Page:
Clipper Petroleum received two special-use and one rezoning approval from the Gainesville City Council Tuesday evening allowing for the construction of a 4,500-square foot convenience store on Thompson Bridge Road at Christopher Drive.
The business will also feature a dozen gasoline pumps where users will be protected from the weather by an overhead canopy.
The approval comes five weeks after the plan was presented to the Gainesville Planning and Appeals Board and received a pair of near-unanimous votes recommending denial of the applications.
Clipper Petroleum President and CEO Tom Bower said he was disappointed that evening but determined to make adjustments to the plan in order to gain approval, including addressing the concerns of neighbors who spoke in opposition before the Planning and Appeals Board.
“The main reason (for opposition) was the traffic they thought would be added to Christopher as a cut-through street,” Bower said. As to subsequent conversations he had with neighbors who spoke in opposition to his application at that November meeting, “We had a good conversation with them and they were very reasonable.”
Clipper Petroleum says they plan to close the BP gas station and convenience store across the street once the new store opens, and, according to Gainesville attorney Steve Gilliam who represented Clipper, “…they will restrict (it) so it can’t be used as a convenience store or a gas station. “ Gilliam then read a long list of other business types that would not be allowed to occupy the closed convenience store ranging from adult entertainment centers to tattoo parlors to coin-operated laundromats and hookah lounges.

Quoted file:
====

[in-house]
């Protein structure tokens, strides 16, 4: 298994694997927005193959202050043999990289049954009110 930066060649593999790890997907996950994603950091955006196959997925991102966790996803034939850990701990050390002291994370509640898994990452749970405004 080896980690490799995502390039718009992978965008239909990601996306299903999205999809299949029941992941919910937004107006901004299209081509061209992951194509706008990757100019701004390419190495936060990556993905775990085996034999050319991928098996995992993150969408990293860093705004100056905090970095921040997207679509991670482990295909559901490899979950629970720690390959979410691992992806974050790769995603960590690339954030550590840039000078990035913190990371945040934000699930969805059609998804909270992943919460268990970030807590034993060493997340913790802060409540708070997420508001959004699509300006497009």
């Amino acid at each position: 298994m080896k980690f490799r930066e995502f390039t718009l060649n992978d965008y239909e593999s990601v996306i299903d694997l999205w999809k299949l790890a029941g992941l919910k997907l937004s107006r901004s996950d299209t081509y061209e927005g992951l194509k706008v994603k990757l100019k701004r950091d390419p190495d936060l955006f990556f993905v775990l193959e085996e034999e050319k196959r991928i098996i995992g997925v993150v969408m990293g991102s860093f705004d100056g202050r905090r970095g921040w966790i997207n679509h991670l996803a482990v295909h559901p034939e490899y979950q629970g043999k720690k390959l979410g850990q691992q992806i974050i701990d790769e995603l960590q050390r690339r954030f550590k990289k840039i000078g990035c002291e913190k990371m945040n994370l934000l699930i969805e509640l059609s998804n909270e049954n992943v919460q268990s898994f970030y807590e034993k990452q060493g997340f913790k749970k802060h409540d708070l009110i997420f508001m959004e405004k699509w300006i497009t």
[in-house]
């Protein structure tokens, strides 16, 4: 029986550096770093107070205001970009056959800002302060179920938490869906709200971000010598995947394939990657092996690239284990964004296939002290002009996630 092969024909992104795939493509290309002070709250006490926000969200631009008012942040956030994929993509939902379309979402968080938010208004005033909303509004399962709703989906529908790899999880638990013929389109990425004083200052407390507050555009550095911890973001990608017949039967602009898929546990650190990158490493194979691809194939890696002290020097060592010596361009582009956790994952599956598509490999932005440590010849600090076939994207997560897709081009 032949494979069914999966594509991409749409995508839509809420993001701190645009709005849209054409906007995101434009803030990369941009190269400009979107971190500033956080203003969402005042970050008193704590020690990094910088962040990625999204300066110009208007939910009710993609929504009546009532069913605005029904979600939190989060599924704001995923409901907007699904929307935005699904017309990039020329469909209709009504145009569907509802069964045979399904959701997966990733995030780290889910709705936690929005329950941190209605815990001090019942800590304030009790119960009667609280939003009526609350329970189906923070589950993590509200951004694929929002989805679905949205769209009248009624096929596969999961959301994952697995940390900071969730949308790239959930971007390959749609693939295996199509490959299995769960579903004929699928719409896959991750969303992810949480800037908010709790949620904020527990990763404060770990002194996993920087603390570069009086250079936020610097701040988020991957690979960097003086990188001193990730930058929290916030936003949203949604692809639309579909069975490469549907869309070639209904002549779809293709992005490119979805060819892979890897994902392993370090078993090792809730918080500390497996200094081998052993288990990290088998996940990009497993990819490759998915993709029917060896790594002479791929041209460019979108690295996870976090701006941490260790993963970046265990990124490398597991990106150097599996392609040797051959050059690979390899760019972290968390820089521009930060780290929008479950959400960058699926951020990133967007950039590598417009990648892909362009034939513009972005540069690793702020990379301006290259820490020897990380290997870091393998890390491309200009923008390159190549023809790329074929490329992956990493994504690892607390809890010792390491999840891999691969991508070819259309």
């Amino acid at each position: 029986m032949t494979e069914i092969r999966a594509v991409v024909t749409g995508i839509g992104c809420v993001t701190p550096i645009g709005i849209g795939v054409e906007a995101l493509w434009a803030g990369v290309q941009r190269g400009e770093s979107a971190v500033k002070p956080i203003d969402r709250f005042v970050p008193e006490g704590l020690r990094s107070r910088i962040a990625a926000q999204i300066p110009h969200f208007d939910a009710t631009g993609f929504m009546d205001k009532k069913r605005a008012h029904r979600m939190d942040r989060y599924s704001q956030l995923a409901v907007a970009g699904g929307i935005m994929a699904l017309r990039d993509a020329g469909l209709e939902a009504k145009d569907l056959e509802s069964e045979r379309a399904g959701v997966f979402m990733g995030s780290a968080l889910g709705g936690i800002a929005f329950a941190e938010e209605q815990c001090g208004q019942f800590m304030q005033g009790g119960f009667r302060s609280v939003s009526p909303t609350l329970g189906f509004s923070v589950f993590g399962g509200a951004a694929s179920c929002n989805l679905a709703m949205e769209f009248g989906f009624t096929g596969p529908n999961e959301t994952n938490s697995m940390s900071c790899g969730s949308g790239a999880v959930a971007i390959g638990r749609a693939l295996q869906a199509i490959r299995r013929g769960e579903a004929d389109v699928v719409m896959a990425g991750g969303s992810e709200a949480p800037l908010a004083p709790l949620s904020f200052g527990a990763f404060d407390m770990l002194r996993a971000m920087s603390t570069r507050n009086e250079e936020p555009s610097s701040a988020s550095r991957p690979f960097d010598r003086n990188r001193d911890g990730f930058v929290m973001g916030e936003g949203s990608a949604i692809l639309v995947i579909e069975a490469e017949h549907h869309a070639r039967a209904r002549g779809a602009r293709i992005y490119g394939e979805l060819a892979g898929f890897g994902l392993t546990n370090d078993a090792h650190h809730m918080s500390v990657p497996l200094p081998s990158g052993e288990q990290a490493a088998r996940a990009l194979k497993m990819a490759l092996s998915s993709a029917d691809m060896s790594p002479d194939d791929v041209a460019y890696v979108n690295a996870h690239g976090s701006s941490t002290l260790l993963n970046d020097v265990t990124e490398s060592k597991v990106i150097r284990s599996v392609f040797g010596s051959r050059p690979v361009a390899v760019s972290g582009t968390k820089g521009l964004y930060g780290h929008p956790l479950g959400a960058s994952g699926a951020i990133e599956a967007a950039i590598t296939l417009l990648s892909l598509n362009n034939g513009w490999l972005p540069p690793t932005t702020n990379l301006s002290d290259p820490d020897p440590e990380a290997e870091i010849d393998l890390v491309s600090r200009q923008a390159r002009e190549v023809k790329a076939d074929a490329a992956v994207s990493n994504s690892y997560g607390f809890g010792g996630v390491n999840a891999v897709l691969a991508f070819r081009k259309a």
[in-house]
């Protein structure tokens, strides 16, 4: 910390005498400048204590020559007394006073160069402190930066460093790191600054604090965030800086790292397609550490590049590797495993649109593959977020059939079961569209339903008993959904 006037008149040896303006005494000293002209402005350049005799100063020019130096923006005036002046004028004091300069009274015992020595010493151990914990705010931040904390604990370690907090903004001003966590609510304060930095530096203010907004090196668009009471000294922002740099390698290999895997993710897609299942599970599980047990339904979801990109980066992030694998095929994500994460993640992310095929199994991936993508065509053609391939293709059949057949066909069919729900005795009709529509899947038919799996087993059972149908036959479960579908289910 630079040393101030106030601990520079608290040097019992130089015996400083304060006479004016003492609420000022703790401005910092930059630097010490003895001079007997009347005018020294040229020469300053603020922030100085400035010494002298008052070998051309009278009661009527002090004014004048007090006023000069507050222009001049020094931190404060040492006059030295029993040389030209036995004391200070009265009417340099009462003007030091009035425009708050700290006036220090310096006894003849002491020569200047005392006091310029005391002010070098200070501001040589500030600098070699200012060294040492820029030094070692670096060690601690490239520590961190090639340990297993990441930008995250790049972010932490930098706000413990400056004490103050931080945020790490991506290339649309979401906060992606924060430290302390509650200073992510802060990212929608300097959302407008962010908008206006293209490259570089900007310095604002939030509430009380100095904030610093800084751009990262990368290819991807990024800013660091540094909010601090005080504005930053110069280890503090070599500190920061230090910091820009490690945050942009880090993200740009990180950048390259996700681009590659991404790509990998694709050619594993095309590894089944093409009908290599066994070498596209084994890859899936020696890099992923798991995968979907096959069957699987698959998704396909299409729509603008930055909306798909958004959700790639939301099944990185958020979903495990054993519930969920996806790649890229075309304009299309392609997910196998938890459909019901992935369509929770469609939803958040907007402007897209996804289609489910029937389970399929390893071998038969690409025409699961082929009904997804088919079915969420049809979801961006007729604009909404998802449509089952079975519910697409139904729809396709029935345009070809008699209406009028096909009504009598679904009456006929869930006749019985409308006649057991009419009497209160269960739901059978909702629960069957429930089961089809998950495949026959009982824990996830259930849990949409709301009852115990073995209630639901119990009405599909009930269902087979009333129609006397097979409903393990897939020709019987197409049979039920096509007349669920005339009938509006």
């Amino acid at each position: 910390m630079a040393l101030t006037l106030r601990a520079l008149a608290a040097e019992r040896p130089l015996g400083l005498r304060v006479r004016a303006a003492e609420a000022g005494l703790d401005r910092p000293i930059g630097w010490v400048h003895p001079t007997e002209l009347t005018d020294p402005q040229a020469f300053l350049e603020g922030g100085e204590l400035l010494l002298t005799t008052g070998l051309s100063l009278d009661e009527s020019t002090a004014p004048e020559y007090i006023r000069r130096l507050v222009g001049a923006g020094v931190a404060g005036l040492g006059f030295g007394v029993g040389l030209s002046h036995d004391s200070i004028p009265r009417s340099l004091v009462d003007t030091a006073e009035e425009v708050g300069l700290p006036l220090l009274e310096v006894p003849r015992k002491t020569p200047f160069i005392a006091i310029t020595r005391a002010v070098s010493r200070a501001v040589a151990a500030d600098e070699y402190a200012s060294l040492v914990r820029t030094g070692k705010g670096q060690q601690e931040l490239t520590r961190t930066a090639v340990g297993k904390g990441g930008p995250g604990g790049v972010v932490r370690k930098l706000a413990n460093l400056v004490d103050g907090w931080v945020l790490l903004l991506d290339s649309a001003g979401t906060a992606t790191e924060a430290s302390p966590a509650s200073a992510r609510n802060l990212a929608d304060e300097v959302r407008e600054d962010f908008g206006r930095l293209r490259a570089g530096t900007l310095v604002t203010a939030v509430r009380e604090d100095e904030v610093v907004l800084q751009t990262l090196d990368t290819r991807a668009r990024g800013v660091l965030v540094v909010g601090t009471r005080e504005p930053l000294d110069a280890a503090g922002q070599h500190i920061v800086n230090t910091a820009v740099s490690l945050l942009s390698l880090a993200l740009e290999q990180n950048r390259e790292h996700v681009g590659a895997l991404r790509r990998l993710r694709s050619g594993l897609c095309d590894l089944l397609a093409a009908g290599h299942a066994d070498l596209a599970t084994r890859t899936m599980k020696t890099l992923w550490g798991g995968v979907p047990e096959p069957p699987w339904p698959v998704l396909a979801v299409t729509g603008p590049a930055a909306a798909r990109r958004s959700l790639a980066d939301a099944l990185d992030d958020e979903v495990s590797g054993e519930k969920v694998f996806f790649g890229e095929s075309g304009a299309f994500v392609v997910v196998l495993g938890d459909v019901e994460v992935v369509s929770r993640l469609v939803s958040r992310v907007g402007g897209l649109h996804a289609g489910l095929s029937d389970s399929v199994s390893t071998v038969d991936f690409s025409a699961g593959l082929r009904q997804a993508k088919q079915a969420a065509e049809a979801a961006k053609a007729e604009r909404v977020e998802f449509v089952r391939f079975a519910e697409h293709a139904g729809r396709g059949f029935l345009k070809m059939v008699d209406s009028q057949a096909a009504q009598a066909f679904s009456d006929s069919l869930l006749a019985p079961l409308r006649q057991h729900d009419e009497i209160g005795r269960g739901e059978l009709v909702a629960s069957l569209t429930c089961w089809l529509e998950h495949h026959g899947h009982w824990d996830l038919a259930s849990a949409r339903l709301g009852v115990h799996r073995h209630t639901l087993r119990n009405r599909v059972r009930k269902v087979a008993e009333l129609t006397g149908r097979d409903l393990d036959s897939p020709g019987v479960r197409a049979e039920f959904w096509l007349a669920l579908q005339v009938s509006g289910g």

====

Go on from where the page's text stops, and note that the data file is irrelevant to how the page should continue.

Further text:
“In order to compete today we need a bigger facility,” Bower told council members. “QT and RaceTrac build very nice sites but they’re no better than what we will build here.”
Bower added, “What we’re doing here with this project is good for the corridor; it will certainly improve the looks of that area with this facility…and the billboard (will be) gone.” Bower was referring to the giant overhead billboard that now occupies the vacant site.
Mayor Danny Dunagan told Bower, “In order to protect the neighborhood just a little bit more I would like to see us amend condition number three.”
Condition number three requires a 35-foot evergreen planted buffer at the rear of the property. Staff suggested that it could be increased to 50-feet without dramatically changing the site plan.
Clipper agreed to increase the buffer. “If you look at the current landscaping, right now there is no barrier to cutting down on noise or light from Thompson Bridge Road. We’ll plant more trees than are required by the city,” Bower pledged.
The city council approved Clipper’s applications with three unanimous votes. Bower says construction should start in two to three months. “We’ll get on it as quickly as we can.”